Even for those new to this type of game you will pick up what to do pretty early on. The interface is slick and everything is made very clear about what it does when equipped. The same can be said for equipping armour and weapons as a handle compare button allows you to quickly see what benefits each piece of gear has. Picking up a new piece of year for a slot with nothing in will also see the item automatically equipped. In the field of battle you have to press a button to pick up gear but gold or potions are picked up automatically by walking over them.  It’s hard to think how the game could be streamlined anymore and results in a slick and enjoyable experience.

The range of enemies you come across are both varied and plentiful and even at the start you will need to think carefully about how you are going to approach the hordes. On the easier difficulty settings there is no real downside to death but as the difficulty and settings ratchet up you cane even go into the fray knowing one death will end your adventure for you. The settings allow for the sweet spot of any adventurer to be found and it adds hours of replay value as well.

One of the downsides with this type of game is that after a while the combat can feel a bit samey. Though there are a wide range of weapons, powers and enemies to keep things ticking over you do end up performing the same cycle of hit, run and heal more often than you may perhaps like. That said this is by the far the best example of the genre we have come across on a console and it allowed for long periods of play before the feeling of repetition set in. it’s certainly a cut above the Baldur’s Gate hack and slash console games of a few years ago and those were very well received.

Much of the strength of the game comes from venturing into dungeons with friends. There are a host of options available to help with this and you can have strangers join your game as well. The more players in the game means the tougher the monsters get but it really allows Diablo to come into its own when you have multiple classes all trying to take down a giant beastie. In single player you can recruit companions of different types as well. You’ll need to do this early on or simply find yourself overwhelmed by the sheer amount of monsters coming after you.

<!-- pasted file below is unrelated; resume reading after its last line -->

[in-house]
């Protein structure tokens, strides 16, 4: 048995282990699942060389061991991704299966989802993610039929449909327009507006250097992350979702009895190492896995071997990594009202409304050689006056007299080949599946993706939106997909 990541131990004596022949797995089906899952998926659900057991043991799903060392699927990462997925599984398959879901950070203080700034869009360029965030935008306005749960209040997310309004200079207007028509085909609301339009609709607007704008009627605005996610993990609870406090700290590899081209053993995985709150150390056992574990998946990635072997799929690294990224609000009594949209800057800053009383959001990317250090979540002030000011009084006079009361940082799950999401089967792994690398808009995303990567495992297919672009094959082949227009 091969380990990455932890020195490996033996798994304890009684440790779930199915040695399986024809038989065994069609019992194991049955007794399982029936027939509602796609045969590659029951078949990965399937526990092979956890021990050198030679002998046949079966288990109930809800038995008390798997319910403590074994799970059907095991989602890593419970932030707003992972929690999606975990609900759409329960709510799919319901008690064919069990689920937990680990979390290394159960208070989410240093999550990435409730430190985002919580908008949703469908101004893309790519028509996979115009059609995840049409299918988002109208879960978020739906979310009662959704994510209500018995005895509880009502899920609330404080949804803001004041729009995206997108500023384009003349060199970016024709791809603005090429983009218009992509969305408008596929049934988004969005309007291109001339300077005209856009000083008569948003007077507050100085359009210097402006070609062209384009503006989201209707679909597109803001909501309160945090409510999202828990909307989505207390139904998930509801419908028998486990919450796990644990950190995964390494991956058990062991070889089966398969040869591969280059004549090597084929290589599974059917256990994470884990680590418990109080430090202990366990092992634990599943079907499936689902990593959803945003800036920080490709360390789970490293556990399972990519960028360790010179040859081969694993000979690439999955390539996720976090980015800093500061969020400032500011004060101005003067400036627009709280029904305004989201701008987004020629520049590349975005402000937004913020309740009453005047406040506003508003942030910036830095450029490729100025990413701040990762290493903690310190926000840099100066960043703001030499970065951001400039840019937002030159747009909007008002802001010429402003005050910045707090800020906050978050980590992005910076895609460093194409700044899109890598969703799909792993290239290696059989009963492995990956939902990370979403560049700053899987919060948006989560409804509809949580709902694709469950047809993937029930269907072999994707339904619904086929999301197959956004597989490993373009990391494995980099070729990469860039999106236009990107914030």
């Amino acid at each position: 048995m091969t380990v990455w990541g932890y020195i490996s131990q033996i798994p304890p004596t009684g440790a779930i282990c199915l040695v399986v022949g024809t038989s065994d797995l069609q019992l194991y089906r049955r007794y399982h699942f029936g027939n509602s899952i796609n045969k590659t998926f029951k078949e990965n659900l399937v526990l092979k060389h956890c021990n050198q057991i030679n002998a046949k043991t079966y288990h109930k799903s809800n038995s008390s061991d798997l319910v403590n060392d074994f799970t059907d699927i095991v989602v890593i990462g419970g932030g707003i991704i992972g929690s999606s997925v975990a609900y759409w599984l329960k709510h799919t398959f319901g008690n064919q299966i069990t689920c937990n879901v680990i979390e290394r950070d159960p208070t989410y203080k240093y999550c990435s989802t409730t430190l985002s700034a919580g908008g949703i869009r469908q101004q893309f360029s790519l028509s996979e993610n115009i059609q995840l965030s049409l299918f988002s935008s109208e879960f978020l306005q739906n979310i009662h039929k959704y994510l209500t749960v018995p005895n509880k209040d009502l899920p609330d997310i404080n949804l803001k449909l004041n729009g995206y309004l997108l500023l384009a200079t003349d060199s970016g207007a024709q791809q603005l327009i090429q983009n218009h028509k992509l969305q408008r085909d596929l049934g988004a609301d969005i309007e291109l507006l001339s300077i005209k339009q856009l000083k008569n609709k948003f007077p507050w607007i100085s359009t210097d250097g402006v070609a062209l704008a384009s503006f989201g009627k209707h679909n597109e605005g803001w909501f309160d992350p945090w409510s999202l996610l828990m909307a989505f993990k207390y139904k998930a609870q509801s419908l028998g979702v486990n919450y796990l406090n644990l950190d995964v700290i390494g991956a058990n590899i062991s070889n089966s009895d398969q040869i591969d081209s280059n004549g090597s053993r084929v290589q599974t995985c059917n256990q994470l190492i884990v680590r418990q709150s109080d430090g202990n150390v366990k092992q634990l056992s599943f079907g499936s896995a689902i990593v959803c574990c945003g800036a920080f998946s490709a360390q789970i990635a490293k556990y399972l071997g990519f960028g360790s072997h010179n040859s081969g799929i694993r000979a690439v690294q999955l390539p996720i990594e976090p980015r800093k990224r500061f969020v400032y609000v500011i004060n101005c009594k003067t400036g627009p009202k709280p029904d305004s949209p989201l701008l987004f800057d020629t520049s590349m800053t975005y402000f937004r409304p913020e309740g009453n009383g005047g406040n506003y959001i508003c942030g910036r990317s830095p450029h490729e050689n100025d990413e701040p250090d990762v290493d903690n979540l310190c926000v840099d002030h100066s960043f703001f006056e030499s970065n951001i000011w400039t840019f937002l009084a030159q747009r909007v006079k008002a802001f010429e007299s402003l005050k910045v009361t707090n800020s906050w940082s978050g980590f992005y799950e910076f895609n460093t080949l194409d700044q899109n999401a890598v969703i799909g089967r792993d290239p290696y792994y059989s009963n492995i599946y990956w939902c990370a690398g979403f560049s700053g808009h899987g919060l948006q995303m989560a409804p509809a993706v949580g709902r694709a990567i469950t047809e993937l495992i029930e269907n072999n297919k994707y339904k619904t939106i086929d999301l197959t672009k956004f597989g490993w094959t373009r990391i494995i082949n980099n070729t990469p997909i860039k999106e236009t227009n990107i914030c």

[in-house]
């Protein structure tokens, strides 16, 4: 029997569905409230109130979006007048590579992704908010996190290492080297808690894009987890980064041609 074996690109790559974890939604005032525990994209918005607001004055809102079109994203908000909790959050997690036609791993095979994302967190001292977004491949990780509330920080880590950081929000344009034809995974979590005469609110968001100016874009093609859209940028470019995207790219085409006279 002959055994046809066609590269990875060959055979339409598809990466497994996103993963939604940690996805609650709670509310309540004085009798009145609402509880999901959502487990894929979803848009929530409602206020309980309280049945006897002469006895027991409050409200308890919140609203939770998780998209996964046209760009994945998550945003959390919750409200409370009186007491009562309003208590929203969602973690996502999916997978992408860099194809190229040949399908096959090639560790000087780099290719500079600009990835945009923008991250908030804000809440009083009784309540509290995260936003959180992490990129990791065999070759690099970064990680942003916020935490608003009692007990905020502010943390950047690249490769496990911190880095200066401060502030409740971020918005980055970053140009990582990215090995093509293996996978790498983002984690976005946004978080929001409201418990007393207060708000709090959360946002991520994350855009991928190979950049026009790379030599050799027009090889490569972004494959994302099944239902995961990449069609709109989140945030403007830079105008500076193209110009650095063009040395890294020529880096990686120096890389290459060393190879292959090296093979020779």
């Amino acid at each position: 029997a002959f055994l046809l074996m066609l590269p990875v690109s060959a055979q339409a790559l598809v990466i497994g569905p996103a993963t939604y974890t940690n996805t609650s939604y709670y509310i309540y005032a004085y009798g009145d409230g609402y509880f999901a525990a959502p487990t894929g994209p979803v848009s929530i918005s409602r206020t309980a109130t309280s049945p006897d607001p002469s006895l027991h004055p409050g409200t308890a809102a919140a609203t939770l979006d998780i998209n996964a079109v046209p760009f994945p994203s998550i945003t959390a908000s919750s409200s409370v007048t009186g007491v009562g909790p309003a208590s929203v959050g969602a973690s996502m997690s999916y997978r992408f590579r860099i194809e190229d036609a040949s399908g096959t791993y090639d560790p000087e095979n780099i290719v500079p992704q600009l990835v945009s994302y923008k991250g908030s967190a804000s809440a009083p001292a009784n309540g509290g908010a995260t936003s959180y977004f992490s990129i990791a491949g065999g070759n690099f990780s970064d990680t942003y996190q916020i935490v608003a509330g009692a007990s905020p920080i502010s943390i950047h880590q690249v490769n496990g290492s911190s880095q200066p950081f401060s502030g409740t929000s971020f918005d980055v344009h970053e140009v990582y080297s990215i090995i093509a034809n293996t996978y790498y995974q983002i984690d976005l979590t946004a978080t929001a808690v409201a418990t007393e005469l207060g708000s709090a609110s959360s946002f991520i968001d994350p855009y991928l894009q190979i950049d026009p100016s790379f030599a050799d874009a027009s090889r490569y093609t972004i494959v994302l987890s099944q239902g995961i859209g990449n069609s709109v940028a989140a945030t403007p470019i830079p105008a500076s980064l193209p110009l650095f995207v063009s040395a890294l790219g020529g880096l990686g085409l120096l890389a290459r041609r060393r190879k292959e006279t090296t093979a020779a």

Overall, this is about as good as we can see a hack and slash style dungeon crawler getting on a console. It’s incredibly user friendly and lends itself to long stretches of play. All the skills you pick up offer genuine benefits and options and there are a huge range of monsters to slay and loot to plunder. It has as brooding atmosphere and a feeling of grandeur that many a console game would kill for. Basically, if you like dungeons crawlers this is essential and if the genre hasn’t hit the right buttons for you yet then this might be the one to change that.


Wednesday 18 September 2013

The Chaos Engine Remastered Review (PC)

The year is 1887 and a number of very strange things have begun to occur all over the world. First of all a dinosaur is found trapped in rock just south of Berkshire. However, when examined it appears that it's a lifeform not known to man. At the same time a theatre in Paris suddenly disappears into the earth, the Statue of Liberty crashes into the heart of New York destroying everything in its path, and half the population of Bavaria are turned into wolves, stalking the countryside for innocent victims. 

Central to these strange happenings, Great Britain descends into anarchy as the landscape begins to alter and change disturbingly. Unknown to everyone the source of the disturbances is coming from the south of Cornwall where Baron Fortesque, bored of making pasties and fighting off Spanish trawlers, has decided to build a massive steam-driven engine with the power to transform matter. It grows out of control andt he Baron becomes imprisoned within the engine, transforming him into a deformed creature of evil. Now fueling itself, the Chaos Engine continues to inflict its evil curse on the world.